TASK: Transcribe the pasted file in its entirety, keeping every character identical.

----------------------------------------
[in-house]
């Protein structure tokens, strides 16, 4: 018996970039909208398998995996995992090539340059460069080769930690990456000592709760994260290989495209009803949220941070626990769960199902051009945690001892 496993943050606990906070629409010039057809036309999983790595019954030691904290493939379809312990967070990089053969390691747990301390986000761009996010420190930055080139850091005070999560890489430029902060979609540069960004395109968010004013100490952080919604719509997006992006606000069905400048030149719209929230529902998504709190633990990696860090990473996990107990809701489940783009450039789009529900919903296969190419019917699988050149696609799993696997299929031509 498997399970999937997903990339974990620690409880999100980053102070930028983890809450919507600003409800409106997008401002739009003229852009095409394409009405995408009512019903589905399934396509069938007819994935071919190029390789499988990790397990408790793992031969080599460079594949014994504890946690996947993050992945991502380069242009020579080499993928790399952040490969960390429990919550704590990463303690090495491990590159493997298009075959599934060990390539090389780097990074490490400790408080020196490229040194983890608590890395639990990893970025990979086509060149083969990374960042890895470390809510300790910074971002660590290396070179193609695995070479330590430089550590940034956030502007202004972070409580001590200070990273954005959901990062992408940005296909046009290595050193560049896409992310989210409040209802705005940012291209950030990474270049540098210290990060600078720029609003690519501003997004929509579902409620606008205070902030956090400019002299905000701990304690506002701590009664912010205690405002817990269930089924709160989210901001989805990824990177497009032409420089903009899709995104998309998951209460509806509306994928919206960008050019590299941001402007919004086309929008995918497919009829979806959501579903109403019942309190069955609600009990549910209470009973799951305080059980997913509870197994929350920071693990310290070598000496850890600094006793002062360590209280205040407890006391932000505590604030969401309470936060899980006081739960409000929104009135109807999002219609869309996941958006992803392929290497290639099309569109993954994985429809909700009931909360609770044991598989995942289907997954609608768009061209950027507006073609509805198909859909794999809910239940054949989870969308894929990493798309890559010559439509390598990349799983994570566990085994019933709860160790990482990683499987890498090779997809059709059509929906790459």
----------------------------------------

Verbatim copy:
[in-house]
């Protein structure tokens, strides 16, 4: 018996970039909208398998995996995992090539340059460069080769930690990456000592709760994260290989495209009803949220941070626990769960199902051009945690001892 496993943050606990906070629409010039057809036309999983790595019954030691904290493939379809312990967070990089053969390691747990301390986000761009996010420190930055080139850091005070999560890489430029902060979609540069960004395109968010004013100490952080919604719509997006992006606000069905400048030149719209929230529902998504709190633990990696860090990473996990107990809701489940783009450039789009529900919903296969190419019917699988050149696609799993696997299929031509 498997399970999937997903990339974990620690409880999100980053102070930028983890809450919507600003409800409106997008401002739009003229852009095409394409009405995408009512019903589905399934396509069938007819994935071919190029390789499988990790397990408790793992031969080599460079594949014994504890946690996947993050992945991502380069242009020579080499993928790399952040490969960390429990919550704590990463303690090495491990590159493997298009075959599934060990390539090389780097990074490490400790408080020196490229040194983890608590890395639990990893970025990979086509060149083969990374960042890895470390809510300790910074971002660590290396070179193609695995070479330590430089550590940034956030502007202004972070409580001590200070990273954005959901990062992408940005296909046009290595050193560049896409992310989210409040209802705005940012291209950030990474270049540098210290990060600078720029609003690519501003997004929509579902409620606008205070902030956090400019002299905000701990304690506002701590009664912010205690405002817990269930089924709160989210901001989805990824990177497009032409420089903009899709995104998309998951209460509806509306994928919206960008050019590299941001402007919004086309929008995918497919009829979806959501579903109403019942309190069955609600009990549910209470009973799951305080059980997913509870197994929350920071693990310290070598000496850890600094006793002062360590209280205040407890006391932000505590604030969401309470936060899980006081739960409000929104009135109807999002219609869309996941958006992803392929290497290639099309569109993954994985429809909700009931909360609770044991598989995942289907997954609608768009061209950027507006073609509805198909859909794999809910239940054949989870969308894929990493798309890559010559439509390598990349799983994570566990085994019933709860160790990482990683499987890498090779997809059709059509929906790459």